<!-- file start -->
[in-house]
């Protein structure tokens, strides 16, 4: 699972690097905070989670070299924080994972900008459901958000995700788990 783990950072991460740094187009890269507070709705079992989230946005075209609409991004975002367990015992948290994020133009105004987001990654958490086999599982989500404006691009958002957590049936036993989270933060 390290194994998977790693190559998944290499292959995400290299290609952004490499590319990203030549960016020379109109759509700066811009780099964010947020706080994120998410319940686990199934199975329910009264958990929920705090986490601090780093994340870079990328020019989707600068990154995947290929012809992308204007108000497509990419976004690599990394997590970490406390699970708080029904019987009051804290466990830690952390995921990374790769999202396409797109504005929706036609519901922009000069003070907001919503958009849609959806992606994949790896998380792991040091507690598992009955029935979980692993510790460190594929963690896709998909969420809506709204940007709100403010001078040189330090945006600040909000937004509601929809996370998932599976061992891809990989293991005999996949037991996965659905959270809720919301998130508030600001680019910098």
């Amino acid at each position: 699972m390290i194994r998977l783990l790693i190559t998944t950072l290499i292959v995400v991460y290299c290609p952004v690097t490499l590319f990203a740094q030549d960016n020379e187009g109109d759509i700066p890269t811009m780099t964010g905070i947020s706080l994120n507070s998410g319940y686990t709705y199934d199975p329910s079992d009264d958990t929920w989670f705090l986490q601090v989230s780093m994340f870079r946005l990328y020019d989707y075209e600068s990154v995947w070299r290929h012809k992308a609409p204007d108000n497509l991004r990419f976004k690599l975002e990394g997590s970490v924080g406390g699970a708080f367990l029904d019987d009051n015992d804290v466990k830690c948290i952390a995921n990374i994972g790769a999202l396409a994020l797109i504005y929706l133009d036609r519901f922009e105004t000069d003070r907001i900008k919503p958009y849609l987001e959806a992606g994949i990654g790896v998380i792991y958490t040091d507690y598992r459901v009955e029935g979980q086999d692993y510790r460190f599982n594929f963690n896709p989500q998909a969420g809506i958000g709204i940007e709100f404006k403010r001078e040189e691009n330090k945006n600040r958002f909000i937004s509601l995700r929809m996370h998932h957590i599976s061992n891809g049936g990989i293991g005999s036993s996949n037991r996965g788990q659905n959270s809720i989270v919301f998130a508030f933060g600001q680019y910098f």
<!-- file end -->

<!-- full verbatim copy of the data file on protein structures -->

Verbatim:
[in-house]
């Protein structure tokens, strides 16, 4: 699972690097905070989670070299924080994972900008459901958000995700788990 783990950072991460740094187009890269507070709705079992989230946005075209609409991004975002367990015992948290994020133009105004987001990654958490086999599982989500404006691009958002957590049936036993989270933060 390290194994998977790693190559998944290499292959995400290299290609952004490499590319990203030549960016020379109109759509700066811009780099964010947020706080994120998410319940686990199934199975329910009264958990929920705090986490601090780093994340870079990328020019989707600068990154995947290929012809992308204007108000497509990419976004690599990394997590970490406390699970708080029904019987009051804290466990830690952390995921990374790769999202396409797109504005929706036609519901922009000069003070907001919503958009849609959806992606994949790896998380792991040091507690598992009955029935979980692993510790460190594929963690896709998909969420809506709204940007709100403010001078040189330090945006600040909000937004509601929809996370998932599976061992891809990989293991005999996949037991996965659905959270809720919301998130508030600001680019910098």
């Amino acid at each position: 699972m390290i194994r998977l783990l790693i190559t998944t950072l290499i292959v995400v991460y290299c290609p952004v690097t490499l590319f990203a740094q030549d960016n020379e187009g109109d759509i700066p890269t811009m780099t964010g905070i947020s706080l994120n507070s998410g319940y686990t709705y199934d199975p329910s079992d009264d958990t929920w989670f705090l986490q601090v989230s780093m994340f870079r946005l990328y020019d989707y075209e600068s990154v995947w070299r290929h012809k992308a609409p204007d108000n497509l991004r990419f976004k690599l975002e990394g997590s970490v924080g406390g699970a708080f367990l029904d019987d009051n015992d804290v466990k830690c948290i952390a995921n990374i994972g790769a999202l396409a994020l797109i504005y929706l133009d036609r519901f922009e105004t000069d003070r907001i900008k919503p958009y849609l987001e959806a992606g994949i990654g790896v998380i792991y958490t040091d507690y598992r459901v009955e029935g979980q086999d692993y510790r460190f599982n594929f963690n896709p989500q998909a969420g809506i958000g709204i940007e709100f404006k403010r001078e040189e691009n330090k945006n600040r958002f909000i937004s509601l995700r929809m996370h998932h957590i599976s061992n891809g049936g990989i293991g005999s036993s996949n037991r996965g788990q659905n959270s809720i989270v919301f998130a508030f933060g600001q680019y910098f």